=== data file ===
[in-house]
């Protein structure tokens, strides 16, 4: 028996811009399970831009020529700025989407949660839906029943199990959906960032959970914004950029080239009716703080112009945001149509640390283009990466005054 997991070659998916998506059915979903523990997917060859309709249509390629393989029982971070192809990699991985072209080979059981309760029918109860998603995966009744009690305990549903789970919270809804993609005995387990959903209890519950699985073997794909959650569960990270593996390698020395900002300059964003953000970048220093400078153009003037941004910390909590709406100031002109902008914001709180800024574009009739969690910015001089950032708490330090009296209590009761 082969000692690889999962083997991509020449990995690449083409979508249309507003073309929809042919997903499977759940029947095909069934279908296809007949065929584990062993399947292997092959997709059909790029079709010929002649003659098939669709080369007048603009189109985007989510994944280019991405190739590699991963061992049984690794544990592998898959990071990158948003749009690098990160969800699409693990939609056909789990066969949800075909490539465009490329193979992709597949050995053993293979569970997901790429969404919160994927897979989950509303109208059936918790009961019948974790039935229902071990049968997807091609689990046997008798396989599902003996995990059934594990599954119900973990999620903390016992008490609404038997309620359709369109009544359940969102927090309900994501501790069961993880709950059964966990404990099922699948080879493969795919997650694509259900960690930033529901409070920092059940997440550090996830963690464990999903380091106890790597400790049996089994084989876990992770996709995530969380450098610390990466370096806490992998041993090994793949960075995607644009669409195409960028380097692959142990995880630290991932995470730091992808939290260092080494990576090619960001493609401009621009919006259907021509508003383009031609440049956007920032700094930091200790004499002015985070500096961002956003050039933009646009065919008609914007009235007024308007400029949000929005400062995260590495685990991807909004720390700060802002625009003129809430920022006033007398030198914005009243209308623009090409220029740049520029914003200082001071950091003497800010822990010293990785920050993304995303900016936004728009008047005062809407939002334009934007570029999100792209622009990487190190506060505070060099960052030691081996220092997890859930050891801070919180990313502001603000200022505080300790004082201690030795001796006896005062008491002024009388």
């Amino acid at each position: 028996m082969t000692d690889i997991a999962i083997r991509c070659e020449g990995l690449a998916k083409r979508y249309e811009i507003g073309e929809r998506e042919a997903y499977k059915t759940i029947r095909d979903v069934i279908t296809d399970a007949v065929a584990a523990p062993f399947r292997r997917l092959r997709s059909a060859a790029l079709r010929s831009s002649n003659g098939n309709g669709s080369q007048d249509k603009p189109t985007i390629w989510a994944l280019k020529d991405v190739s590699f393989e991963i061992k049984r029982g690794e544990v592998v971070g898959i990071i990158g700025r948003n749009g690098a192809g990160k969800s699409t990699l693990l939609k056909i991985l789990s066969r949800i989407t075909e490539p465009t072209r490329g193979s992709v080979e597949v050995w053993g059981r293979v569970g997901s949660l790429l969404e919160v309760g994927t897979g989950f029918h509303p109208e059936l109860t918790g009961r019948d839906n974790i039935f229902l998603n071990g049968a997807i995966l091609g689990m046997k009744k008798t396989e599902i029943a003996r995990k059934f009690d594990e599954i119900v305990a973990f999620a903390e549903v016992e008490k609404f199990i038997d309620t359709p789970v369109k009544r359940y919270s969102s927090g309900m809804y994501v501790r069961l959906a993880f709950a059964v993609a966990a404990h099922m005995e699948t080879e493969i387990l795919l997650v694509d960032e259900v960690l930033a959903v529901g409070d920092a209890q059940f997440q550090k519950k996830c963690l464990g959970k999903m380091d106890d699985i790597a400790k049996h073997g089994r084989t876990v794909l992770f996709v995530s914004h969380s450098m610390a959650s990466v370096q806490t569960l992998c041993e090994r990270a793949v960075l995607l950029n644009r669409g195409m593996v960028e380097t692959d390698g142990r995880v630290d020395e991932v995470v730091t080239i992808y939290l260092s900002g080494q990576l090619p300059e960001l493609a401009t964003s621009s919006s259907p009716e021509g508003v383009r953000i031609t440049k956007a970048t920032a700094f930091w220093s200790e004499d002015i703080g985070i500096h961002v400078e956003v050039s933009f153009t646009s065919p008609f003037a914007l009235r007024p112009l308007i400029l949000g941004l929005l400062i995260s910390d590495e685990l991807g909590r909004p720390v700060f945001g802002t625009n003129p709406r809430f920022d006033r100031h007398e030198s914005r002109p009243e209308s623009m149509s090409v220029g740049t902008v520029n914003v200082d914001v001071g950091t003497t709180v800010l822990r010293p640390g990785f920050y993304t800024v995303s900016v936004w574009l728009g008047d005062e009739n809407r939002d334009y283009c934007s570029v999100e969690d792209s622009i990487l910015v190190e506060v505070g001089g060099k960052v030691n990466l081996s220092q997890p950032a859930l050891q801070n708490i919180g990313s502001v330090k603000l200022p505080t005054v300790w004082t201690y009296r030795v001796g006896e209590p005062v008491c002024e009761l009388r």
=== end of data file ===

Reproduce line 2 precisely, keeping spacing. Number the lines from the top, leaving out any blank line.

């Protein structure tokens, strides 16, 4: 028996811009399970831009020529700025989407949660839906029943199990959906960032959970914004950029080239009716703080112009945001149509640390283009990466005054 997991070659998916998506059915979903523990997917060859309709249509390629393989029982971070192809990699991985072209080979059981309760029918109860998603995966009744009690305990549903789970919270809804993609005995387990959903209890519950699985073997794909959650569960990270593996390698020395900002300059964003953000970048220093400078153009003037941004910390909590709406100031002109902008914001709180800024574009009739969690910015001089950032708490330090009296209590009761 082969000692690889999962083997991509020449990995690449083409979508249309507003073309929809042919997903499977759940029947095909069934279908296809007949065929584990062993399947292997092959997709059909790029079709010929002649003659098939669709080369007048603009189109985007989510994944280019991405190739590699991963061992049984690794544990592998898959990071990158948003749009690098990160969800699409693990939609056909789990066969949800075909490539465009490329193979992709597949050995053993293979569970997901790429969404919160994927897979989950509303109208059936918790009961019948974790039935229902071990049968997807091609689990046997008798396989599902003996995990059934594990599954119900973990999620903390016992008490609404038997309620359709369109009544359940969102927090309900994501501790069961993880709950059964966990404990099922699948080879493969795919997650694509259900960690930033529901409070920092059940997440550090996830963690464990999903380091106890790597400790049996089994084989876990992770996709995530969380450098610390990466370096806490992998041993090994793949960075995607644009669409195409960028380097692959142990995880630290991932995470730091992808939290260092080494990576090619960001493609401009621009919006259907021509508003383009031609440049956007920032700094930091200790004499002015985070500096961002956003050039933009646009065919008609914007009235007024308007400029949000929005400062995260590495685990991807909004720390700060802002625009003129809430920022006033007398030198914005009243209308623009090409220029740049520029914003200082001071950091003497800010822990010293990785920050993304995303900016936004728009008047005062809407939002334009934007570029999100792209622009990487190190506060505070060099960052030691081996220092997890859930050891801070919180990313502001603000200022505080300790004082201690030795001796006896005062008491002024009388």